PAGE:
While shopping this week, a sign hanging near the check-out register caught my attention: “Don’t Forget: Teacher Appreciation Week May 6 – 10! Get A Gift to Thank Your Favorite Teacher Here!”
I’m not sure what I was taken aback by more: the fact that Americans need a sign to remind us to appreciate our teachers or that we have relegated thanking teachers to one week out of the year. Either way, it got me thinking about the value we place on the teaching profession as a society. It made me start to wonder if teacher appreciation week was a global practice or just another “Hallmark holiday” to give a passing kudos to teachers and make a few extra dollars along the way.
This compelled me to reflect on my recent visit to Finland as part of a University of Pennsylvania Graduate School of Education research team. We spent time learning about the teacher preparation program at the University of Helsinki and then visited schools around Helsinki to get a better sense of what makes their education system so successful. We kept track of our learning using social media, most notably Twitter and through a daily blog. Among the lessons learned, we left with a strong sense that the teaching profession in Finland is highly respected and valued as an important function of society. Teachers are held in the same regard as other top professions, including medicine and law. The trust placed in teachers, as expressed by students, parents and the community, made me feel as if teacher appreciation happens all the time, not just during one week in the year.
Our #PennFinn13 team recently participated in a Parent-Teacher Chat hosted on Twitter weekly by my colleague, Joe Mazza. The team discussed our takeaways during a Google Hangout sponsored by Edutopia, where we analyzed the idea of teacher appreciation and how it plays out differently in the United States compared to Finland.
As a former teacher, I recall carrying home a box of mugs, candies, and trinkets during Teacher Appreciation week every year. While these small tokens of appreciation were nice, it did not really change the way I did my job or buoy me at a time of year that is relentless in most schools!
The truth is, I really only needed three things to feel valued and appreciated: trust, autonomy, and opportunities for growth.
As a teacher, please trust that
- I have the best interest of all of my students in mind every single day.
- I have prepared myself and my classroom for optimal learning.
- I myself am not done learning and will continue to get better with the proper support and encouragement.
- I am willing to collaborate with my colleagues, parents, and administration to meet the needs of all our students.
- I am not afraid of being held accountable as long as the standards by which I’m measured are clear and I’ve had a voice in developing them.
And provide me the autonomy to
- Make decisions about what is in the best interest of my students by adjusting my curriculum, instruction, and assessment to address those needs.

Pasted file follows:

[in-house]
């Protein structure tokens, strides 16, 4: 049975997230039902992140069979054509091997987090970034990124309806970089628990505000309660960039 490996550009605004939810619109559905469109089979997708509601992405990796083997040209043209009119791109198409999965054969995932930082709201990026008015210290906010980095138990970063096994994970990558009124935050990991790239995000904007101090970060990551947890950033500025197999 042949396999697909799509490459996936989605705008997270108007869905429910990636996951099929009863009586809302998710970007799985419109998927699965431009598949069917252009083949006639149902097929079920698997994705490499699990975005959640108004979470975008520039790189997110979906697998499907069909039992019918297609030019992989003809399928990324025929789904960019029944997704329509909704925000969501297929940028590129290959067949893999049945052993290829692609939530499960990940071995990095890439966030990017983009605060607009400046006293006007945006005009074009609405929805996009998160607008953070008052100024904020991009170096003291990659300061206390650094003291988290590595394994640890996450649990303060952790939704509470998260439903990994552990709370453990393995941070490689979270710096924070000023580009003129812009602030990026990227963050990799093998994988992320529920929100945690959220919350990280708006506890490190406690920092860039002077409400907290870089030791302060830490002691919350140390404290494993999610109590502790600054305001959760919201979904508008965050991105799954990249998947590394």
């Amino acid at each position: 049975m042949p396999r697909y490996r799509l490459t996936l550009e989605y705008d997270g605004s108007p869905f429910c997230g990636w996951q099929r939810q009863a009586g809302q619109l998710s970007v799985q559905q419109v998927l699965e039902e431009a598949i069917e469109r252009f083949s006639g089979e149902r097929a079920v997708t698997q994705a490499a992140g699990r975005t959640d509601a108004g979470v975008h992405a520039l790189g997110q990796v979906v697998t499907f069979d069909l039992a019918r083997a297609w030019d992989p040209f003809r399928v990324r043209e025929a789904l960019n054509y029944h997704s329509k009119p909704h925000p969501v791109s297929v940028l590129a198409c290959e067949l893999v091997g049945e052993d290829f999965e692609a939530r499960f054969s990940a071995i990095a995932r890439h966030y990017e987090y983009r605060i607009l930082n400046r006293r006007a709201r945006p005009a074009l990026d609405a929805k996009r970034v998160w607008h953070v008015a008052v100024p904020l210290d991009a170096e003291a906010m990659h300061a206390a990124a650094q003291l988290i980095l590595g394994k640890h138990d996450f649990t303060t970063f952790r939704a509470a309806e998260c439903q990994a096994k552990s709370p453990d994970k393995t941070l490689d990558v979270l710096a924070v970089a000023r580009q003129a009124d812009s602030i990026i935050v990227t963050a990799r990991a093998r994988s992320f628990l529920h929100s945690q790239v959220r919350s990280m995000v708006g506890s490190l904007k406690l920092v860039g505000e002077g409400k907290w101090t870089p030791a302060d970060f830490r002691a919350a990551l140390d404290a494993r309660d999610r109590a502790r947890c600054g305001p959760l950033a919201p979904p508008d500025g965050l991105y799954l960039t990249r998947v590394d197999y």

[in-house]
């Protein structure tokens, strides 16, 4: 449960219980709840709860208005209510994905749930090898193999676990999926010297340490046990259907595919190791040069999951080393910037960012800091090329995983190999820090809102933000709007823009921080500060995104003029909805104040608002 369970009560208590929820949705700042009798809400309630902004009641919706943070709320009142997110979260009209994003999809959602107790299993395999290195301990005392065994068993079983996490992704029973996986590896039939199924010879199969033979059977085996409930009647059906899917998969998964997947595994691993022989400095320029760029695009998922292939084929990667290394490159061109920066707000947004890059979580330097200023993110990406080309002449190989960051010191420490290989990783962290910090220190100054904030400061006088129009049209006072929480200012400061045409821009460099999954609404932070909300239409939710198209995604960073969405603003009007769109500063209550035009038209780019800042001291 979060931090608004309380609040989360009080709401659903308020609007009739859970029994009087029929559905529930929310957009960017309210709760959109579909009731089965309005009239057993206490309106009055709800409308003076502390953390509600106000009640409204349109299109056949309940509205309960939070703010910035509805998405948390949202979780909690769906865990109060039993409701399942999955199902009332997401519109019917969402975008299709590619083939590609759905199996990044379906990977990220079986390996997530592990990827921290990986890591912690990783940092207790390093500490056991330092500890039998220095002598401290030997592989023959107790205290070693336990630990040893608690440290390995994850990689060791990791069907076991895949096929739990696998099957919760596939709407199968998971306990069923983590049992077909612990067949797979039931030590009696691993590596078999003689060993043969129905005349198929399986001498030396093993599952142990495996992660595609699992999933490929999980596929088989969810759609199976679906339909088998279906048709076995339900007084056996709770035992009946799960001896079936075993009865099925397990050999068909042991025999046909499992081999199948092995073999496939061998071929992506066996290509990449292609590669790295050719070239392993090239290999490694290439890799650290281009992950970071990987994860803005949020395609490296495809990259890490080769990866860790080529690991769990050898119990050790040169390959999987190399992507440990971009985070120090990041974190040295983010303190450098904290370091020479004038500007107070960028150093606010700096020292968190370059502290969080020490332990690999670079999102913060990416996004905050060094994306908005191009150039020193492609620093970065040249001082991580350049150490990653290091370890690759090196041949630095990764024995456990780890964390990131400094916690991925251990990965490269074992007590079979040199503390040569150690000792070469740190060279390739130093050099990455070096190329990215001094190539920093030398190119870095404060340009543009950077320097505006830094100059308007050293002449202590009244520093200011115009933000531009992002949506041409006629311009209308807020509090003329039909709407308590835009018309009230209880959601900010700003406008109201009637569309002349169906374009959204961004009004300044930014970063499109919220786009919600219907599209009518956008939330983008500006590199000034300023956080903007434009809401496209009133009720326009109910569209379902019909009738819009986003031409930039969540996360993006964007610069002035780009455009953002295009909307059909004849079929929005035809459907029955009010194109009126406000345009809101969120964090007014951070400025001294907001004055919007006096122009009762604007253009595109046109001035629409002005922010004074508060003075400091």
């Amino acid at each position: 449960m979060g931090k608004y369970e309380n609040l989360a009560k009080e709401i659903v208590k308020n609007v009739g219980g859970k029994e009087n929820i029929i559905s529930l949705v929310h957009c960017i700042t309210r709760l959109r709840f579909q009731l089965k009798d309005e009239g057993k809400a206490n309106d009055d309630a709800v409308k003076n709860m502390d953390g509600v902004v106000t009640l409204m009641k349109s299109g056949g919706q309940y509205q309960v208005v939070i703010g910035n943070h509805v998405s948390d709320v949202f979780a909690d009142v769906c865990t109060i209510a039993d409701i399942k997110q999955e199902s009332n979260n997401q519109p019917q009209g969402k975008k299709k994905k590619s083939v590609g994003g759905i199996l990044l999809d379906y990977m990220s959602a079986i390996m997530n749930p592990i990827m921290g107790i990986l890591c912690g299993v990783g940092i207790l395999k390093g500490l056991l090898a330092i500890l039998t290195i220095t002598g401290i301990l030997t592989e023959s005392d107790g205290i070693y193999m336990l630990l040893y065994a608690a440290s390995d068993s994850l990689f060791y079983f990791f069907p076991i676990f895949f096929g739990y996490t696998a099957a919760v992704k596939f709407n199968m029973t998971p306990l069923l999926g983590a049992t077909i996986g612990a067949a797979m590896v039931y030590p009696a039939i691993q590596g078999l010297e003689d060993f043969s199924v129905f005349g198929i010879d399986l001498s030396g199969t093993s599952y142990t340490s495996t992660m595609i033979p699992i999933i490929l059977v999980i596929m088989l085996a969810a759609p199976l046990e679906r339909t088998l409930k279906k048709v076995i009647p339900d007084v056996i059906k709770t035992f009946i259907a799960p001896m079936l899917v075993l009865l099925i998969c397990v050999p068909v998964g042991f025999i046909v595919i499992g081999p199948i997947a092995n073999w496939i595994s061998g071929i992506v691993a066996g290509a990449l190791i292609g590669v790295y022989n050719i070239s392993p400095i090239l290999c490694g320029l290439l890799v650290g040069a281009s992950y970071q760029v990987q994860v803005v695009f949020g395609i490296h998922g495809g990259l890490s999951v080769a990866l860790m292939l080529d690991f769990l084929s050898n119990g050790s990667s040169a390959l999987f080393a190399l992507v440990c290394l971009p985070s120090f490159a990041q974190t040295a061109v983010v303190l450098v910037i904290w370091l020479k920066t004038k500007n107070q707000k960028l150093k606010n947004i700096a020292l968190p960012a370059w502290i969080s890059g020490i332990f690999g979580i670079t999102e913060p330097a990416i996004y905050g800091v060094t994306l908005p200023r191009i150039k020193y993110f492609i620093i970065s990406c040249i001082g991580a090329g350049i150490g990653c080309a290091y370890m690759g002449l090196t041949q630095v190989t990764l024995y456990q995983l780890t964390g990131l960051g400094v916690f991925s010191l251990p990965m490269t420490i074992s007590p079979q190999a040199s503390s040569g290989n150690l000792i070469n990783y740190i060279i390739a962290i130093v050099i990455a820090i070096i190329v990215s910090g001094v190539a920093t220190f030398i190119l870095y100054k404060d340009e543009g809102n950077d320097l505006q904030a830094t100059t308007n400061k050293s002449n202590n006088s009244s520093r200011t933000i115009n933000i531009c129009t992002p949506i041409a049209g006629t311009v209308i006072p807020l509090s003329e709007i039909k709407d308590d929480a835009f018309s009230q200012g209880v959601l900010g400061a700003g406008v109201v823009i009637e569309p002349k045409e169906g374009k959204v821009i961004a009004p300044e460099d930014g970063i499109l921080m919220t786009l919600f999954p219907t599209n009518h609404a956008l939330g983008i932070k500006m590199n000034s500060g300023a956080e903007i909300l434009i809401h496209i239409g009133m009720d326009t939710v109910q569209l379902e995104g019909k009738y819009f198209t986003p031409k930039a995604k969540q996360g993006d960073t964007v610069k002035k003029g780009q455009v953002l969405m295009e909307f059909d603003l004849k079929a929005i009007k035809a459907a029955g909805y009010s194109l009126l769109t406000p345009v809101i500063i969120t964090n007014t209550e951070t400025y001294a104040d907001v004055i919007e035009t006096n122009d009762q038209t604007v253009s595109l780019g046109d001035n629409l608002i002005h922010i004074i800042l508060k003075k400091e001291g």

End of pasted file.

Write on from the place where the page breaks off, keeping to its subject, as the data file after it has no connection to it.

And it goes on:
- Take chances in my classroom to inspire students and engage them in deeper learning, not simply rote memorization or test-taking skills.
- Design learning experiences that are authentic and allow students to learn at their own pace.
- Work with my colleagues on improving the learning experience for students, not to spend time completing endless paperwork based on accountability.
- Engage in professional learning that meets my needs and allows me to assume the stance of “teacher as researcher.”
Finally, provide me opportunities for growth to
- Learn more about the distinct learning styles and needs of my students.
- Better understand the increasing diversity in my classroom–socially, culturally, economically, and academically.
- Identify ways in which I can improve my professional practice, while sharing my gifts so that others might benefit.
- Learn from my colleagues about what works and what doesn’t; the expertise is often already in our schools.
- Explore topics that spark my passion and interests, but also address my needs as a teacher.
The value placed on teachers appears to be in stark contrast around the globe. Different countries have invested heavily in teacher preparation and on-going professional learning because they understand that education is the engine that drives their economy and future innovation. Since teachers play a major role in this process, they are afforded greater respect and appreciation as a cultural norm.
In the United States, it appears that the over-emphasis on teacher accountability and testing as a form of compliance instead of formative development erodes the confidence and appreciation we show for teachers. I find the “celebration” of teacher appreciation week to be a confusing practice, when many of our policies and practices send mixed messages about how much we really do trust and appreciate teachers. As millions of teachers around the United States conduct themselves as professionals every day, I would hope that we might celebrate them by shifting our thinking from a deficit model that focuses on what teachers can’t or don’t do to one that highlights and builds upon the overwhelming assets they do bring to our schools and communities.
As a teacher, I know I would have appreciated that more than a mug.